Hundreds of childcare workers across the country are set to walk off the job on International Women's Day to protest their pay rates, urging the Turnbull government to help.
But one federal minister reckons the strike won't bode well with busy parents reliant on day care workers.
Early childhood educators will urge the federal government to include policies to improve their pay in this year's budget, by launching a joint strike at 3.20pm on Wednesday.
The United Voice union says some are being paid as little as $20 an hour, half the average national average.
"Their business and mortgages aren't smaller than anybody else's and $20 an hour doesn't cut it," assistant national secretary Helen Gibbons told ABC TV on Sunday.
Ms Gibbons said they're urging the government to act because parents can't afford to pay more.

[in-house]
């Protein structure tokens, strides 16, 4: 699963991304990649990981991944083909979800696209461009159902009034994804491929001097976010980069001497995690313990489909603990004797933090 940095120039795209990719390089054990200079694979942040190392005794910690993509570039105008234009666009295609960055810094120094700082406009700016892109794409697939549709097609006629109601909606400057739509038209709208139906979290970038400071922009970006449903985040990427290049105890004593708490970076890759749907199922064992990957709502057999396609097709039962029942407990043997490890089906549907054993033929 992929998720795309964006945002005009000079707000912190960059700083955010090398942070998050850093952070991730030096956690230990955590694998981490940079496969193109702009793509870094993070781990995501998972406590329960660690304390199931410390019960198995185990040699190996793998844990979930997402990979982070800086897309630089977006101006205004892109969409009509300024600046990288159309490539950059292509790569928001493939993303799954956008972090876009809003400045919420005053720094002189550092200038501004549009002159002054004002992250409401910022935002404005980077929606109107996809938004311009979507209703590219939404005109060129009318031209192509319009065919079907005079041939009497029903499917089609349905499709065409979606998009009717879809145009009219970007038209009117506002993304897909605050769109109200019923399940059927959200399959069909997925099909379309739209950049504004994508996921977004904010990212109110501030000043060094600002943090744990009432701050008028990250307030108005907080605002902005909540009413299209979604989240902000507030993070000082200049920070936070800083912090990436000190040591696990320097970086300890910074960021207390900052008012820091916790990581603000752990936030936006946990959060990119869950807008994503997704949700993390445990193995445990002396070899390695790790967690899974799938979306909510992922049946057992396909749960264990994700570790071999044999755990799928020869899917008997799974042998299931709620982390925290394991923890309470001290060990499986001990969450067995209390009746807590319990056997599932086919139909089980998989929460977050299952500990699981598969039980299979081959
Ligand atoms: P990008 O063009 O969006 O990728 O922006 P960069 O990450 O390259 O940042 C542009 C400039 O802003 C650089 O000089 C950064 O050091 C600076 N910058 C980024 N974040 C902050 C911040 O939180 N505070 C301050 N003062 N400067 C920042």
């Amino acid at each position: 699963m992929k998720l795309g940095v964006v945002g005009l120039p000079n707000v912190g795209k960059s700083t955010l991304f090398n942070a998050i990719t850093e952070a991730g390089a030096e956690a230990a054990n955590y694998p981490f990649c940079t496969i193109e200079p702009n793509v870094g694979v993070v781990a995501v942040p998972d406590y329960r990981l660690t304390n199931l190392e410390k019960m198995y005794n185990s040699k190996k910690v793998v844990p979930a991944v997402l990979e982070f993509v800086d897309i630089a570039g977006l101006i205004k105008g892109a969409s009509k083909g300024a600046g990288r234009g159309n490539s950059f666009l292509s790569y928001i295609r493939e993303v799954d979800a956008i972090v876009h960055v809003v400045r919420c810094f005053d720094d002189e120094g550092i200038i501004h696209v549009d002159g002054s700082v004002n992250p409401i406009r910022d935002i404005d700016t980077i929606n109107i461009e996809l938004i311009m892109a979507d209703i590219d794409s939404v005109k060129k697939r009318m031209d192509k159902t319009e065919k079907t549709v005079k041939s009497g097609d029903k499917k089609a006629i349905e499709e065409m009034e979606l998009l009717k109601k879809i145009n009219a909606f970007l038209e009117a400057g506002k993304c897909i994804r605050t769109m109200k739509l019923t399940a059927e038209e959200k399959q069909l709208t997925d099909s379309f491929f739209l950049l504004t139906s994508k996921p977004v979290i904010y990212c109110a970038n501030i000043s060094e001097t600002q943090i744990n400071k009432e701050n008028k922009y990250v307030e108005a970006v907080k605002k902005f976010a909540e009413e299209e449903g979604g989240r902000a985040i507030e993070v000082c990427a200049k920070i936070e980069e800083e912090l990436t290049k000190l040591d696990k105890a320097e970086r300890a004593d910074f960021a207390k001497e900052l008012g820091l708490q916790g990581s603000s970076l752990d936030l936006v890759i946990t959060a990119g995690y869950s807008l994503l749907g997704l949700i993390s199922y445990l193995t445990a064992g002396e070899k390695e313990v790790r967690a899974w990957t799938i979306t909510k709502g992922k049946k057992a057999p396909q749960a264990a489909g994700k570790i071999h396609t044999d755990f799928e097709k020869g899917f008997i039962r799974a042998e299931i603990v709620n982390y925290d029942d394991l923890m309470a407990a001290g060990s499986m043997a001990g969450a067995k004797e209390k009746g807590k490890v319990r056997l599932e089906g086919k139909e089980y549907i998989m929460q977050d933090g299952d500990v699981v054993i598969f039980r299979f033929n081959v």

Workers were leaving the industry because of low pay.
"They go into it with big hearts and a lot of professionalism and a lot of experience and a lot of qualifications," Ms Gibbons said.
"But they find when it comes to having their own family or making choices about buying a house or where they want to live, that they can't afford to stay in the sector."
Government frontbencher David Gillespie said the strike wouldn't be welcomed by many mums and dads.
"I don't think (it) will endear them to a lot of the parents who have pretty busy and complex work arrangements," the assistant health minister told ABC TV.
Pay rate decisions are for the Fair Work Commission, he added.